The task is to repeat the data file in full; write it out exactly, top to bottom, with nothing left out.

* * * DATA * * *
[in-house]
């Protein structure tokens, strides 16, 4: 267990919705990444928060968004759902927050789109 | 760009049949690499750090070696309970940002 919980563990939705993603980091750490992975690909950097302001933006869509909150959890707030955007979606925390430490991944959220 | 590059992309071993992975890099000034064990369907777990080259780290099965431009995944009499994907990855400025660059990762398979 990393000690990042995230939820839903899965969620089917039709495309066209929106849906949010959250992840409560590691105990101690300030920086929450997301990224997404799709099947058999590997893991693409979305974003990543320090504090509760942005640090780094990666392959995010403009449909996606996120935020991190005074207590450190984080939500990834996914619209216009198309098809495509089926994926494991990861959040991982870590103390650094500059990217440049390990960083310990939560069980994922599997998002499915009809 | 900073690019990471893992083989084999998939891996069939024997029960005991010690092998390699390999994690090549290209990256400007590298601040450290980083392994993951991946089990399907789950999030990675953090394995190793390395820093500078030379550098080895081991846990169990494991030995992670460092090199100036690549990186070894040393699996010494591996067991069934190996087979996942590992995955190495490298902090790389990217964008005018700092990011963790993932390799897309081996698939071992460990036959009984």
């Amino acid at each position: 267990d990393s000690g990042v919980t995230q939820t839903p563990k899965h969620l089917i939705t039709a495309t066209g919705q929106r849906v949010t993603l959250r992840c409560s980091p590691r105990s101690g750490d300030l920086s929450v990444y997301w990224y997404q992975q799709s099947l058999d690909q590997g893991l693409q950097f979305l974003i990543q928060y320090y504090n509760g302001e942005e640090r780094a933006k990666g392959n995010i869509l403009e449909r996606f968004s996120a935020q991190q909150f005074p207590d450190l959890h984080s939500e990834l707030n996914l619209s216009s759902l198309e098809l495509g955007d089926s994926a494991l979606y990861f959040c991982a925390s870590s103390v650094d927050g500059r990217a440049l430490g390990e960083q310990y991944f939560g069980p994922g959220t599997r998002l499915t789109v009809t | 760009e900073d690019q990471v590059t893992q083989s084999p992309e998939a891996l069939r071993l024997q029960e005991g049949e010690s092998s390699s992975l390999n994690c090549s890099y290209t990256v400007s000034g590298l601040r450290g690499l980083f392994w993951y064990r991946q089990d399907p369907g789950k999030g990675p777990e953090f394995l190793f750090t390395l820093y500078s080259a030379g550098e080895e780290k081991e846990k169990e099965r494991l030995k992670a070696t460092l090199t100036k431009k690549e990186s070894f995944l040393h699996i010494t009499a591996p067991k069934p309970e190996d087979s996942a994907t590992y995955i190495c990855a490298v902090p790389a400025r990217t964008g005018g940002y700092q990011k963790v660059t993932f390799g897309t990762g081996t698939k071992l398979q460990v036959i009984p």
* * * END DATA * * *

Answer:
[in-house]
């Protein structure tokens, strides 16, 4: 267990919705990444928060968004759902927050789109 | 760009049949690499750090070696309970940002 919980563990939705993603980091750490992975690909950097302001933006869509909150959890707030955007979606925390430490991944959220 | 590059992309071993992975890099000034064990369907777990080259780290099965431009995944009499994907990855400025660059990762398979 990393000690990042995230939820839903899965969620089917039709495309066209929106849906949010959250992840409560590691105990101690300030920086929450997301990224997404799709099947058999590997893991693409979305974003990543320090504090509760942005640090780094990666392959995010403009449909996606996120935020991190005074207590450190984080939500990834996914619209216009198309098809495509089926994926494991990861959040991982870590103390650094500059990217440049390990960083310990939560069980994922599997998002499915009809 | 900073690019990471893992083989084999998939891996069939024997029960005991010690092998390699390999994690090549290209990256400007590298601040450290980083392994993951991946089990399907789950999030990675953090394995190793390395820093500078030379550098080895081991846990169990494991030995992670460092090199100036690549990186070894040393699996010494591996067991069934190996087979996942590992995955190495490298902090790389990217964008005018700092990011963790993932390799897309081996698939071992460990036959009984």
């Amino acid at each position: 267990d990393s000690g990042v919980t995230q939820t839903p563990k899965h969620l089917i939705t039709a495309t066209g919705q929106r849906v949010t993603l959250r992840c409560s980091p590691r105990s101690g750490d300030l920086s929450v990444y997301w990224y997404q992975q799709s099947l058999d690909q590997g893991l693409q950097f979305l974003i990543q928060y320090y504090n509760g302001e942005e640090r780094a933006k990666g392959n995010i869509l403009e449909r996606f968004s996120a935020q991190q909150f005074p207590d450190l959890h984080s939500e990834l707030n996914l619209s216009s759902l198309e098809l495509g955007d089926s994926a494991l979606y990861f959040c991982a925390s870590s103390v650094d927050g500059r990217a440049l430490g390990e960083q310990y991944f939560g069980p994922g959220t599997r998002l499915t789109v009809t | 760009e900073d690019q990471v590059t893992q083989s084999p992309e998939a891996l069939r071993l024997q029960e005991g049949e010690s092998s390699s992975l390999n994690c090549s890099y290209t990256v400007s000034g590298l601040r450290g690499l980083f392994w993951y064990r991946q089990d399907p369907g789950k999030g990675p777990e953090f394995l190793f750090t390395l820093y500078s080259a030379g550098e080895e780290k081991e846990k169990e099965r494991l030995k992670a070696t460092l090199t100036k431009k690549e990186s070894f995944l040393h699996i010494t009499a591996p067991k069934p309970e190996d087979s996942a994907t590992y995955i190495c990855a490298v902090p790389a400025r990217t964008g005018g940002y700092q990011k963790v660059t993932f390799g897309t990762g081996t698939k071992l398979q460990v036959i009984p």